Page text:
While all rents paid to Impact are linked to inflation7 (c 99% to RPI and c 1% to the Consumer Price Index (CPI)), uplifts are typically capped at c 4% with a floor of c 2%.8 This means that while RPI inflation is above 4% Impact’s rental growth will lag in real terms, but it contributes towards rents remaining affordable for tenant operators and enhances the security of Impact’s income.

  As measured by the RPI and CPI.

  Q322 data show that in total, 84% of leases are RPI linked with an annual floor at 2% and cap at 4%; 15% are RPI-linked with an annual floor at 1% and cap at 5%; and 1% increase in line with CPI.

Interest rate protection on Impact’s borrowings

At end-Q322, borrowing costs on 77% of the £130.6m gross drawn debt were fixed or capped, comprising £75m of long-term, fixed-rate debt and a £25m nominal interest rate cap at 1% (ie, capping the SONIA benchmark rate at 1%). The cap matures in June 2023 at the same time as a £30m floating rate facility with Metro Bank (of which £15.3m was drawn at end-Q322). Impact has sufficient liquidity to repay this and is engaged in positive discussion over the arrangement of incremental facilities. While interest rate exposure on drawn debt is less than £30m, this would increase with further borrowings, based on the current debt structure. Total debt facilities (drawn and undrawn) of £206m are 48% fixed or capped. Meanwhile, gearing is prudent, with an end-Q322 gross loan to value ratio (LTV) of 21.4%, below the company’s c 25% medium-term target and well below the 35% maximum specified by the company’s gearing policy. Including exercise of the extension options9 the end-Q322 average debt maturity was 5.8 years.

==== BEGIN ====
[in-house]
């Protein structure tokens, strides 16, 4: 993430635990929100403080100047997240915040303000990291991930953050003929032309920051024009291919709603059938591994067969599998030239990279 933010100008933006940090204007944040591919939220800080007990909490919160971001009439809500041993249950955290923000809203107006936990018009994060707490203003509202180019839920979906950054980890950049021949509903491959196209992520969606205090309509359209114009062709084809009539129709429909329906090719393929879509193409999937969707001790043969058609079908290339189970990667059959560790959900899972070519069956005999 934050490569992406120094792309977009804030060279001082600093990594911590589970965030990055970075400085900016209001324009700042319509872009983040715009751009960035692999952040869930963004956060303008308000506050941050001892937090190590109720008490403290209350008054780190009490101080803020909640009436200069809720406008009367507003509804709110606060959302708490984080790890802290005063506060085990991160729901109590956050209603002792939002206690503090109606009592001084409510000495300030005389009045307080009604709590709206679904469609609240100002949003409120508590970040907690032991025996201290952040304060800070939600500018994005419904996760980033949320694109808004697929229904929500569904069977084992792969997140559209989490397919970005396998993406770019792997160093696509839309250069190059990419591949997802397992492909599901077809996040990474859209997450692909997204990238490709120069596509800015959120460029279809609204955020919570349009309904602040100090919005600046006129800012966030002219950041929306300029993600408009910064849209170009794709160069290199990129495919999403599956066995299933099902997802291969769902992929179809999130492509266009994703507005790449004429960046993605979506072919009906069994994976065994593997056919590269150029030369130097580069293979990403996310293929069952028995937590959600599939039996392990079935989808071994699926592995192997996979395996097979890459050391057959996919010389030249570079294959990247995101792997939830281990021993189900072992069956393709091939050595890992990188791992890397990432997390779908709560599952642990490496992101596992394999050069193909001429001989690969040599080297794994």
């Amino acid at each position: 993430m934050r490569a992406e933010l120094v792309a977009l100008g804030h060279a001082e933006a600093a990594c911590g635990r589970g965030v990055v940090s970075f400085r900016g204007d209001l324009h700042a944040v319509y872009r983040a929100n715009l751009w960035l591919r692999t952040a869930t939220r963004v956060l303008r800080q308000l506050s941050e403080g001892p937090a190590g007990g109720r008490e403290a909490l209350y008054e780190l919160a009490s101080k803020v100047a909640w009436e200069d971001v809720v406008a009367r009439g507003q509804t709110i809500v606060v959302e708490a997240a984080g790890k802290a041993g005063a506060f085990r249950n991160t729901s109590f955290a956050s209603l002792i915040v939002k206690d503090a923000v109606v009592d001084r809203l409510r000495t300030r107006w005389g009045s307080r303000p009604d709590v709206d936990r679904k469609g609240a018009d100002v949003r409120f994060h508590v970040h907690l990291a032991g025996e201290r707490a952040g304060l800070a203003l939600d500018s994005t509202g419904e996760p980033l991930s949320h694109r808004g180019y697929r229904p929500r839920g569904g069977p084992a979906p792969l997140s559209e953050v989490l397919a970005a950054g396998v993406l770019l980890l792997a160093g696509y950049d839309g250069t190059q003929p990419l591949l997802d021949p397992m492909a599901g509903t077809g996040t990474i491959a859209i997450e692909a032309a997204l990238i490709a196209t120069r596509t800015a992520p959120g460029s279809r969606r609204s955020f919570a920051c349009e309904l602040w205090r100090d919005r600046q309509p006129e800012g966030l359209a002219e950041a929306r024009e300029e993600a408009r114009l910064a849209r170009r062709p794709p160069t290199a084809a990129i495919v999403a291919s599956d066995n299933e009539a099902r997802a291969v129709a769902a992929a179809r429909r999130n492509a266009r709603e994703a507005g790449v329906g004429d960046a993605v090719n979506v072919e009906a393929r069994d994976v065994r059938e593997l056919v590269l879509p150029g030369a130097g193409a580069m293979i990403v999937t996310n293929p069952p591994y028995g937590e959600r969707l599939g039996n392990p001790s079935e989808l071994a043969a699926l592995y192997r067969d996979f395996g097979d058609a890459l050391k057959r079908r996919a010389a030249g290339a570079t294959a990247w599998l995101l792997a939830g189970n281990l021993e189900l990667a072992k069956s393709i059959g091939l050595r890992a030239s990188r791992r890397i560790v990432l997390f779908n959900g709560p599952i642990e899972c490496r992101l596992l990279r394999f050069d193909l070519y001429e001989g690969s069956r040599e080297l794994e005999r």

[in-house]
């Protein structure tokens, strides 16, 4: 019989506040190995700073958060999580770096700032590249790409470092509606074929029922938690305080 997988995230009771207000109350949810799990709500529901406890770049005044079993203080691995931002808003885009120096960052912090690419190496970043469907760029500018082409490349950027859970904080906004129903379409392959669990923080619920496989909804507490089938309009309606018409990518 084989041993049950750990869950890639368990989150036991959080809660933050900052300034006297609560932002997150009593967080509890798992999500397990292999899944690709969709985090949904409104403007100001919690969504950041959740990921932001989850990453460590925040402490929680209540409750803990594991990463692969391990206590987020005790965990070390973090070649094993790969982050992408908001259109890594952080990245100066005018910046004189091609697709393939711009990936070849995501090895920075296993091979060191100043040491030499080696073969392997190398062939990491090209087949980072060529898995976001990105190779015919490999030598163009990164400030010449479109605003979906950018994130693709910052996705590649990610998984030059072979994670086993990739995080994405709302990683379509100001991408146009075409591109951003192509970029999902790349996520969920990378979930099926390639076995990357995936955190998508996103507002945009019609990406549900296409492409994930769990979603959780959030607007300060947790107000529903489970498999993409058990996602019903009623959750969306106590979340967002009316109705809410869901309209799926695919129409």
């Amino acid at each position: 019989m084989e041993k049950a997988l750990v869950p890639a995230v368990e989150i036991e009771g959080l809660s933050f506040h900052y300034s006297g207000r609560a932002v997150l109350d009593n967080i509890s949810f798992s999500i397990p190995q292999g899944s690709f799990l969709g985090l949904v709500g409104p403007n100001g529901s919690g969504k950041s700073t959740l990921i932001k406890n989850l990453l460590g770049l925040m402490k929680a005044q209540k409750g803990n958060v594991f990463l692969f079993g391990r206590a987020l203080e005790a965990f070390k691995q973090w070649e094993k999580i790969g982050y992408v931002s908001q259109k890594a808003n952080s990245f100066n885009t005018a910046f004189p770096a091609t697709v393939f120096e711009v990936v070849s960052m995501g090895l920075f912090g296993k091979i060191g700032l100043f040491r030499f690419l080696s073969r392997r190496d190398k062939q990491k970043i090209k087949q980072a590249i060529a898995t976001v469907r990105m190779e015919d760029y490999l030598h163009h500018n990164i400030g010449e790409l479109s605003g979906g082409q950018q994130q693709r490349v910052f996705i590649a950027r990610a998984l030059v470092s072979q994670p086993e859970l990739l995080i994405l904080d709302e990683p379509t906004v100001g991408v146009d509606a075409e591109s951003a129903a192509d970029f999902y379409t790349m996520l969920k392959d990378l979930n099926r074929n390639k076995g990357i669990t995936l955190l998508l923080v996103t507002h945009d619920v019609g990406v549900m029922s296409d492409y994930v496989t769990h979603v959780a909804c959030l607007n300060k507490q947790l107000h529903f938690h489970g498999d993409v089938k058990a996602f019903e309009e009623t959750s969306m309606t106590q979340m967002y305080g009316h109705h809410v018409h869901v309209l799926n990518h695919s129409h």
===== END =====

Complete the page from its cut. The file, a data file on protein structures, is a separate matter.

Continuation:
Additionally, Impact has an accordion option to extend the size of its revolving credit facility with NatWest by £24m to £50m with lender approval, and two one-year options to extend the maturity.